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McKeesport's Austin Davis thinks he has a shot a winning Democratic nomination in Pa. Lt. Governor's race

Pittsburgh Post-Gazette logo Pittsburgh Post-Gazette 5/14/2022 By Hallie Lauer / Pittsburgh Post-Gazette
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The race to be the governor's right hand is a crowded one with three Democrats and nine Republicans all vying for the lieutenant governor’s job, but McKeesport native Austin Davis thinks he has a pretty good shot.

Known as the state’s second-in-command, it is the job of the lieutenant governor to oversee the state Senate, the Board of Paroles and the Pennsylvania Emergency Management Agency.

Only two in this race, Mr. Davis and Republican Teddy Daniels, have aligned themselves with gubernatorial candidates. Though they don’t officially run on the same ticket until the general election, this type of endorsement isn’t uncommon.

Mr. Davis has teamed up with the only Democratic governor candidate and current Attorney General, Josh Shapiro.

“I feel really good about my chances,” Mr. Davis said on Thursday. “I think Josh and I have a great relationship and people should feel [that] the way we’ve run this campaign.”

Throughout the campaign the two have traveled together at various times, including this past week, to meet with voters ahead of the May 17 primary.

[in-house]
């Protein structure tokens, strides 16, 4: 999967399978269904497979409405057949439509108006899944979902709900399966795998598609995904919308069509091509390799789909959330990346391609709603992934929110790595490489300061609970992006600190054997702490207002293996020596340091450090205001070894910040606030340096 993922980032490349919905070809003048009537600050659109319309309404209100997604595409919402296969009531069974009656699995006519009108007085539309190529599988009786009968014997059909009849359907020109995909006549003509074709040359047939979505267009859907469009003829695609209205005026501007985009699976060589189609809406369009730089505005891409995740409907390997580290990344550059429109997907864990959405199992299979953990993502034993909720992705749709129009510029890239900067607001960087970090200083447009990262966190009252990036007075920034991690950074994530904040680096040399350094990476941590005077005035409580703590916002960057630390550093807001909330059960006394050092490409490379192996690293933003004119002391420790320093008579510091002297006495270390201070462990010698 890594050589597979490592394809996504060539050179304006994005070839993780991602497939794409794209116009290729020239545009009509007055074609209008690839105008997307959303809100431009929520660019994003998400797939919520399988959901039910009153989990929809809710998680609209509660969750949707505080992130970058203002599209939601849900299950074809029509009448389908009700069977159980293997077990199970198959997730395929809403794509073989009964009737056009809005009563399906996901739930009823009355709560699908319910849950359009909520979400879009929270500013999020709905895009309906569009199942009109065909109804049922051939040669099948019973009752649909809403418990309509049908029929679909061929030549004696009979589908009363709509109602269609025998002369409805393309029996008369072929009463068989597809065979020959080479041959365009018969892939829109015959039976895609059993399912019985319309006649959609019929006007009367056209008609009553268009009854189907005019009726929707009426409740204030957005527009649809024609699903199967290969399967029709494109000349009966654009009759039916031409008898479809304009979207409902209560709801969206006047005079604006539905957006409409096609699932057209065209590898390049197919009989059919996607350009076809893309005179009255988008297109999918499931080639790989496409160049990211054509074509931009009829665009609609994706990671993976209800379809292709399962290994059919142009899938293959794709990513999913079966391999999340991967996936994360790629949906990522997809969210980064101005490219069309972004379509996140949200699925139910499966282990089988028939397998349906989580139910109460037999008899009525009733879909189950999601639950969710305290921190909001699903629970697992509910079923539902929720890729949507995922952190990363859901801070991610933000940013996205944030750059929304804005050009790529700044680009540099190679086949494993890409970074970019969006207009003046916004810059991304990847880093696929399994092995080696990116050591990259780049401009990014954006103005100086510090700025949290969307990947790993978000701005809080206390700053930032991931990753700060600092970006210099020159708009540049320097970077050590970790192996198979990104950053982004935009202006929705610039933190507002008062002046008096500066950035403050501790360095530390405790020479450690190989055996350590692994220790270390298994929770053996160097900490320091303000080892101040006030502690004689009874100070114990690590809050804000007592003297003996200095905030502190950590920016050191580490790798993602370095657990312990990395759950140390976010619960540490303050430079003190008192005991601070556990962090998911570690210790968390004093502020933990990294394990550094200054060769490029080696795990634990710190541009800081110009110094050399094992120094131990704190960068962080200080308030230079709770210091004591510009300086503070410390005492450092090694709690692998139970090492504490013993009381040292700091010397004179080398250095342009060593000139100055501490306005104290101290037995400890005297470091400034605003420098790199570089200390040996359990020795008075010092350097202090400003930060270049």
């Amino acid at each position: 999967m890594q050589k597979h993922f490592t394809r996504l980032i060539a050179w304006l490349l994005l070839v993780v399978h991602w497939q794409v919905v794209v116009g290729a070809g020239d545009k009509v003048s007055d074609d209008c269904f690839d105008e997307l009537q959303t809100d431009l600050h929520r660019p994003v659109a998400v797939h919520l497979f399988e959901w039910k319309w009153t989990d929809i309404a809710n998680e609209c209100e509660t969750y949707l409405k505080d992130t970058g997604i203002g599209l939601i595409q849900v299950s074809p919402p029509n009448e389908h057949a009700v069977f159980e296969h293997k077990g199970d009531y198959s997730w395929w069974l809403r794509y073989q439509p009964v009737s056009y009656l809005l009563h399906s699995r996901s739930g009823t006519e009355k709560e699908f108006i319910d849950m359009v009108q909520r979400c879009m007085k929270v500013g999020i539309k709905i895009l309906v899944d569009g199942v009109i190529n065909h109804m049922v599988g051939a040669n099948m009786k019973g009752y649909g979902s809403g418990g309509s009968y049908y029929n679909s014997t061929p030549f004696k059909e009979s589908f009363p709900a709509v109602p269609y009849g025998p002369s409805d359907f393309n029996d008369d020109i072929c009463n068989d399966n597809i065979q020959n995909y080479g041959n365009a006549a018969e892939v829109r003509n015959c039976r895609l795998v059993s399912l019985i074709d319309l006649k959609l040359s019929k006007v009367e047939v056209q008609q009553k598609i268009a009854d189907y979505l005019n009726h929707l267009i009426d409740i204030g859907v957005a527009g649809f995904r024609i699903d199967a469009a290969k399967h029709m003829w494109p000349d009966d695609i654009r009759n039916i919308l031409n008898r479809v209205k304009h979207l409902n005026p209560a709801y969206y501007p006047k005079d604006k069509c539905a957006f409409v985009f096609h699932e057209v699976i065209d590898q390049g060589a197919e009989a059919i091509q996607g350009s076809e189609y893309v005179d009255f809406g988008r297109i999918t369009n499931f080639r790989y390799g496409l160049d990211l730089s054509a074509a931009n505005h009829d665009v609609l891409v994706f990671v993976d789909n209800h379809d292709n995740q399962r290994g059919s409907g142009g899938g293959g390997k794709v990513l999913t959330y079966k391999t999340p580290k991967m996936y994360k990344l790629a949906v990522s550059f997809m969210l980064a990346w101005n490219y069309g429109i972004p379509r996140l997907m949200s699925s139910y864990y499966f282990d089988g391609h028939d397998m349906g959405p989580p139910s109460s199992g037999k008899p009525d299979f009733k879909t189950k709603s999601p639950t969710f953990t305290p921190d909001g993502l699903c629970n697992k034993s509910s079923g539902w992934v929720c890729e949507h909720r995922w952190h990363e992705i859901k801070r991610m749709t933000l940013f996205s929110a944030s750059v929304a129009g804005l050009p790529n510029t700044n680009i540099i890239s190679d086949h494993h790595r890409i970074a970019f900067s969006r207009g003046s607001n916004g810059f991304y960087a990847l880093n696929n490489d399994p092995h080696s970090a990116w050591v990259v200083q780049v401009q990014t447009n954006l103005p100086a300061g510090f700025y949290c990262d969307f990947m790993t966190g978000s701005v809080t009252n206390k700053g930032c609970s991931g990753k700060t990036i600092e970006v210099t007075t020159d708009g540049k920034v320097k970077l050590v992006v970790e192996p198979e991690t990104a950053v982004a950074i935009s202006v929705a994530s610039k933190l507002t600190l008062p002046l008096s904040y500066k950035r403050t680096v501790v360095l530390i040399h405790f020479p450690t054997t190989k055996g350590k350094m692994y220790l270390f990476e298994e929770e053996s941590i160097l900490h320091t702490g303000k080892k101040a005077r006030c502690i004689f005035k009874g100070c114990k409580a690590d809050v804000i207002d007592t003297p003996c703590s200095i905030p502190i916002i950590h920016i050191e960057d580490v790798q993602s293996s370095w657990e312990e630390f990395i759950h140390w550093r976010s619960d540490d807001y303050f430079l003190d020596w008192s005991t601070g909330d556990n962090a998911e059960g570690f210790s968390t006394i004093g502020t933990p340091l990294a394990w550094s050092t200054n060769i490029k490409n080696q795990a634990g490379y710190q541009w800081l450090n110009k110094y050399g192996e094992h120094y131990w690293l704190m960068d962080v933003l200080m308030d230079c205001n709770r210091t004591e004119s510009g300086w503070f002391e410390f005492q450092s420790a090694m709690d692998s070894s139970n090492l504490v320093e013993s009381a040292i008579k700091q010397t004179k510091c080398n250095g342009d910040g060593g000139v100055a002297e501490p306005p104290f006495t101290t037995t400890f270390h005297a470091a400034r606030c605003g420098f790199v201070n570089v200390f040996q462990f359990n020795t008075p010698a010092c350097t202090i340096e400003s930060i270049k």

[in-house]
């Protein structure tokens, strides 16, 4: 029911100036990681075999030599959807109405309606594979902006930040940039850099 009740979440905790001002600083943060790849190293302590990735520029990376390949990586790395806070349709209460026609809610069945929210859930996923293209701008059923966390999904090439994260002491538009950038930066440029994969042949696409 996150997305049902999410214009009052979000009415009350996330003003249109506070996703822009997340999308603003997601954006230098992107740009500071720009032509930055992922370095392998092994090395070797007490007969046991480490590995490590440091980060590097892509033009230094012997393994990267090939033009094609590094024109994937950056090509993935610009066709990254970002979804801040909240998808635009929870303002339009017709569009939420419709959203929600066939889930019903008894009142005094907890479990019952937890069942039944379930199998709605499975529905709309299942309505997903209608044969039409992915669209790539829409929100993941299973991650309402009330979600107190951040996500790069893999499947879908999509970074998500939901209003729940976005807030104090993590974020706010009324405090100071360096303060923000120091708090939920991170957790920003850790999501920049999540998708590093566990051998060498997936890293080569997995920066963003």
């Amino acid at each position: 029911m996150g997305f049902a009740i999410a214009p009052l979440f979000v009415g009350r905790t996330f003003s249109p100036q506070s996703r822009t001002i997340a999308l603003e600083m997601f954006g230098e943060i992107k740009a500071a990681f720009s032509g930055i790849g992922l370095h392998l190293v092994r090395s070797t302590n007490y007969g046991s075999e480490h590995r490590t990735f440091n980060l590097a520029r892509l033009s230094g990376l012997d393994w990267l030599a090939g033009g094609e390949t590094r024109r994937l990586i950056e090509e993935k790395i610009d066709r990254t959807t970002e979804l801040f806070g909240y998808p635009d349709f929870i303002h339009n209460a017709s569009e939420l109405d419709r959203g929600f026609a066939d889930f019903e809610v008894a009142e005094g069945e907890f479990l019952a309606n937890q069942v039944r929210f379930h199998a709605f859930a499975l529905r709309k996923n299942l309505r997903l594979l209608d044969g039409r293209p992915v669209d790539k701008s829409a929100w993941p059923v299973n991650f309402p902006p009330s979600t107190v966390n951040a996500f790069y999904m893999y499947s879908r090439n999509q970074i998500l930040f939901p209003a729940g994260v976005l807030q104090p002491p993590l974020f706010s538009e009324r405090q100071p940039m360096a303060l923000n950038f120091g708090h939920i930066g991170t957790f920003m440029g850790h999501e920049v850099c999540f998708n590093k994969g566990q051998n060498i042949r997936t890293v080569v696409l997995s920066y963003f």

“That’s not just for show,” Mr. Davis said. “We’re dedicated to having a real partnership and working together as a team.”

A state representative for the 35th District, Mr. Davis was elected in 2018, and was the district’s first Black representative.

If things go his way on Tuesday and then again in November, Mr. Davis will be the first person of color elected as lieutenant governor, a feat he said he “does not take lightly.”

Mr. Davis boiled down his plan if elected to three main goals one of which is supporting a strong economy in Pennsylvania, particularly in helping those who are “struggling to recover” from the pandemic.

The second goal is to make sure children are getting a “quality education.”

“I wouldn’t be here if it wasn’t for the strong public schools and public school teachers I had at McKeesport public schools,” Mr. Davis said.

The final goal is to “make sure that the Commonwealth is a partner in creating ladders of opportunities for folks to join the middle class.”

This would include things like raising the minimum wage, increasing access to affordable healthcare and lowering prescription drug costs, Mr. Davis said.

Mr. Shapiro isn’t the only notable endorsement Mr. Davis has received, though, current Gov. Tom Wolf and the Pennsylvania Democratic Party have all backed the candidate.

He has also received an endorsement from Planned Parenthood and said he was “proud” of his voting history as he’s voted against “every single bill to restrict a woman’s right to choose.”

The other candidate building a relationship with a gubernatorial candidate is Mr. Daniels, who has been endorsed by state Sen. Doug Mastriano who is currently leading the polls on the Republican side in the governor’s race.

Hailing from Wayne County Mr. Daniels, like many of the other GOP candidates, is pro-life and pro-Second Amendment and has previously described himself as a “ruffle-your-feathers type person.”

He has also openly spoken about making healthcare more affordable through things like lowering the cost of prescription drugs.